Get up to speed on Colorado state personal injury and truck crash law
A car accident always is upsetting, but an accident with a tractor trailer can be absolutely terrifying.
If you were injured in accident with an 18-wheeler in Colorado – or if you're helping someone who has -you will want to know the basics about personal injury and truck accident law in the Rocky Mountain State.
Tractor trailers are more dangerous
Trucks are much larger and heavier than other vehicles. The violence of a crash with a big rig can be devastating. See the Motor Carrier Safety Administration's latest FMCSA annual report on Large Truck and Bus Crash Facts:
In 2014, 3,978 large trucks and buses were involved in fatal crashes, a 5-percent decrease from 2013. From 2013 to 2014, large truck and bus fatalities per 100 million vehicle miles traveled by all motor vehicles decreased by 4 percent, from 0.143 to 0.138.
Common causes of tractor trailer accidents
Because tractor trailers are such large vehicles, driving them responsibly takes training and care.
It's not surprising that truck drivers hold a commercial driver's license (CDL). This means that truck drivers have a higher level of responsibility when driving. They must drive safely. If they fail to do so, drivers and their companies can be held liable in a personal injury lawsuit.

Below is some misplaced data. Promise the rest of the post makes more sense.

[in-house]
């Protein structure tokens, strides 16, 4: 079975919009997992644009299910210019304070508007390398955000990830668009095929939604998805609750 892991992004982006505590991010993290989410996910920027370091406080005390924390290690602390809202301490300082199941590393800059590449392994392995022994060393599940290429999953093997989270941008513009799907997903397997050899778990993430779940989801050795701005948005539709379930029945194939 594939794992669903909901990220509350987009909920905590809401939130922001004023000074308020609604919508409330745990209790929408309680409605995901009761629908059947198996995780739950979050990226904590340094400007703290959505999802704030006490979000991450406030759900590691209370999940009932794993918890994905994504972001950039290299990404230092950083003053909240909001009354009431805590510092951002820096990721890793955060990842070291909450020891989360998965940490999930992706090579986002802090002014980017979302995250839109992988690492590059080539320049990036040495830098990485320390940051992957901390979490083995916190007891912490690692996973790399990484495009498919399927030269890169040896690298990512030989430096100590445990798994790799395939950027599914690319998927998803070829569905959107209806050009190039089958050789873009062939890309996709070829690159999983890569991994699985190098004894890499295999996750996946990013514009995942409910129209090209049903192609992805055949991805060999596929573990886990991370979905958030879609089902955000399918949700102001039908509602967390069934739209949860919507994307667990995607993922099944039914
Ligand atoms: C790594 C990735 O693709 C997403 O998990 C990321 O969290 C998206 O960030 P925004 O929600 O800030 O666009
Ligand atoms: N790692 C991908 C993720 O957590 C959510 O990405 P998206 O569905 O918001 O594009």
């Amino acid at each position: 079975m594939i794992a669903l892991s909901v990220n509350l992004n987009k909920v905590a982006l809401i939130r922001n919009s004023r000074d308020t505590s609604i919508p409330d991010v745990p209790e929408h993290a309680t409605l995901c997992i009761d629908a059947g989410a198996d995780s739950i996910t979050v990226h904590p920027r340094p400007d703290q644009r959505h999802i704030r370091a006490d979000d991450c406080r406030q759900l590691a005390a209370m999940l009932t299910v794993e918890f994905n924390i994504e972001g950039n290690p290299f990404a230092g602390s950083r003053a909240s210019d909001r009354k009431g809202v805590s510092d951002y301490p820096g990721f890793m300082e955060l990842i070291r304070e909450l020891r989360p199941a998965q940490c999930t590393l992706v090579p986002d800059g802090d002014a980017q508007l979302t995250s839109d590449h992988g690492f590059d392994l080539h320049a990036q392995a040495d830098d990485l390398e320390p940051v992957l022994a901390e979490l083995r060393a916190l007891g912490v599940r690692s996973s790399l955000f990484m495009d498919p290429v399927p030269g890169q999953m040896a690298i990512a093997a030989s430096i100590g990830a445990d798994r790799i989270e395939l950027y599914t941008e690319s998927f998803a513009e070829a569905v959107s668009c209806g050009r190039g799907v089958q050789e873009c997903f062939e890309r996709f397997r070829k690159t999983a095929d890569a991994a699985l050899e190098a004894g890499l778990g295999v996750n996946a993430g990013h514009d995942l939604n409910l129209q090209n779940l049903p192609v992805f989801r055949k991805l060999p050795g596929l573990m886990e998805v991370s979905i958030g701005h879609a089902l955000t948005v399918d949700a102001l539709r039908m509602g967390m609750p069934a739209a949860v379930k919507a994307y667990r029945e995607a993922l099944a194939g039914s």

Still, thousands of deadly accidents occur each year across Colorado and the country, and many of them were the truck driver's fault.
The FMCSA did a study of national truck crashes that were the fault of the truck driver. The data indicated that the most common truck crash events were:
- The truck ran out of the travel lane – 32% of the time
- Loss of control of the truck – 29% of the time
- Truck rear ended another vehicle – 22% of the time
In those truck crash events, the data showed these were the most common reasons for the accident: